When Satoshi Nakamoto – whoever he or she is – set up bitcoin in 2009, he did so with the aim that the digital currency would be better in practically every way than the fiat currencies that came before it. Not only would the currency protect holders against theft by private citizens, but it was also hoped that it would eliminate the current monetary policy that slowly inflates the government money, decreasing its value in real terms.
The way Nakamoto envisioned doing this was simple: over time the difficulty of mining new coins would go up, slowly converging on a level so high that no further coins could be minted. Nakamoto hard-coded the bitcoin system to limit the total number of bitcoin that could exist through a series of halving events, with the two most recent in 2012 and 2016. These halving events reduced block rewards every time a miner added a block to the bitcoin blockchain.
The next bitcoin halving is due to arrive sometime in May 2020, depending on the difficulty that miners have harvesting new coins. The bitcoin reward will fall from the current 12.5 bitcoins per block to 6.25. If bitcoin enters more bull runs, then the next bitcoin halving should remain profitable for miners. But price increases don’t materialize, or if a steady price trend does not emerge, then they may no longer want to operate.
So what are the three things that you need to know about bitcoin halving in 2020?
The Number Of New Bitcoins Harvested Every Day Will Fall
The creator(s) of bitcoin wanted to make sure that inflation became a thing of the past. After the Financial Crisis and the clear bias of the government in favor of banks and big business, they saw a need for a currency that couldn’t be manipulated to privilege a few elites at the expense of taxpayers and the unborn. The creator(s) realized that there was a need for a currency that would do away with all of the corruption of the nation-state and ensure that people got to retain the full value of the money in their pocket.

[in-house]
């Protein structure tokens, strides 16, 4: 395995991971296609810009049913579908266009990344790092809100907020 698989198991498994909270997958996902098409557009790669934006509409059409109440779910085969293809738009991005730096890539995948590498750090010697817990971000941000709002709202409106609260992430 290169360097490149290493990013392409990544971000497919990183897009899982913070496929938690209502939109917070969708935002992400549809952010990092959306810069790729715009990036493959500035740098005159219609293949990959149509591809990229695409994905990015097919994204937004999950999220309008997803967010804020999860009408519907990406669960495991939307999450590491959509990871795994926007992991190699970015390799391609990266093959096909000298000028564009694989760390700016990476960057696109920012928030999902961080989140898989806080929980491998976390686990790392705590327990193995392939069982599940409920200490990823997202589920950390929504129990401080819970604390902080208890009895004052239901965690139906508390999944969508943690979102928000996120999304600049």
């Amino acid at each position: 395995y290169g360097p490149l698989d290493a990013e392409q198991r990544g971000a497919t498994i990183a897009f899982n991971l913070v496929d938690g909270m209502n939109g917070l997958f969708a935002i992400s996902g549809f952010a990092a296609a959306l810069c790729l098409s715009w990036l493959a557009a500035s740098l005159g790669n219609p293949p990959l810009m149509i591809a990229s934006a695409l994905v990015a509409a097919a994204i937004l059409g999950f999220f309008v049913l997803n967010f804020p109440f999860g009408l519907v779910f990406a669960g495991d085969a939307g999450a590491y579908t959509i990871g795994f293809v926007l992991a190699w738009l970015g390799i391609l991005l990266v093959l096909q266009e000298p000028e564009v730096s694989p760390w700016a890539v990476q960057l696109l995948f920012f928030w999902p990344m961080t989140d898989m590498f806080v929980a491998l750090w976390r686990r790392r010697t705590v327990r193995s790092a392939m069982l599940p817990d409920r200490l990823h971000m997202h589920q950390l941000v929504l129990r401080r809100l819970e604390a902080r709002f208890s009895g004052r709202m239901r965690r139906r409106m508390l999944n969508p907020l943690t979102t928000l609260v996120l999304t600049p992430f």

The answer to the problem was to severely limit the amount of the currency that could be produced. The way that bitcoin does this is through reward halving – reducing the bitcoin payment for the completion of a new block. When 210,000 blocks are completed, around May 2020, bitcoin halving will mean a lower reward from the mining of new blocks.
With the current reward of 12.5 bitcoins per block, the block time is 10 minutes, and there are 1,800 newly-minted coins every day. This will fall to just 800 after 2020, due to the halving.
Prices Could Be Unstable Leading To 2020
In the months leading up to December 2017, the price of bitcoin skyrocketed to nearly $20,000. It then promptly crashed, hitting new lows towards the end of 2018, with many commentators sounding the death-knell for the emerging currency.
But bitcoin has a habit of surprising people. Back in 2013, the price of bitcoin rose dramatically as more and more people entered the bitcoin network. It then crashed almost back down to zero before the current bull run caused it to climb once more. Cryptocurrency markets are volatile because many people still don’t know how to price this new asset class adequately. The events we saw in bitcoin over the last couple of years could be a reflection of that.
Bitcoin halving in 2020 may affect how many miners find it profitable to mine the currency. Even with increases in the hash rate – the rate at which bitcoin mining computers can perform operations – a halving will likely disincentivize many of today’s miners from carrying on doing what they’re doing.
The Halving Probably Won’t Affect The Bitcoin Economy
For most people who hold bitcoin, block halvings probably won’t make much of a difference. During the weeks following the previous two halving events, the price of bitcoin in terms of US dollars barely budged, even though the profitability of mining halved. Prices went from around $650 to $675 in the weeks following the 2016 halving.
Garrick Hileman and other experts on the matter suggest that this might have something to do with expectations. Halvings are unlikely to lead to significant movements in price because halving events are already known in advance and the market can accurately predict them.
There is another argument which says that the price of bitcoin will rise because fewer new coins will be mined, though the effects of future reduced supply are probably already accounted for in the present value.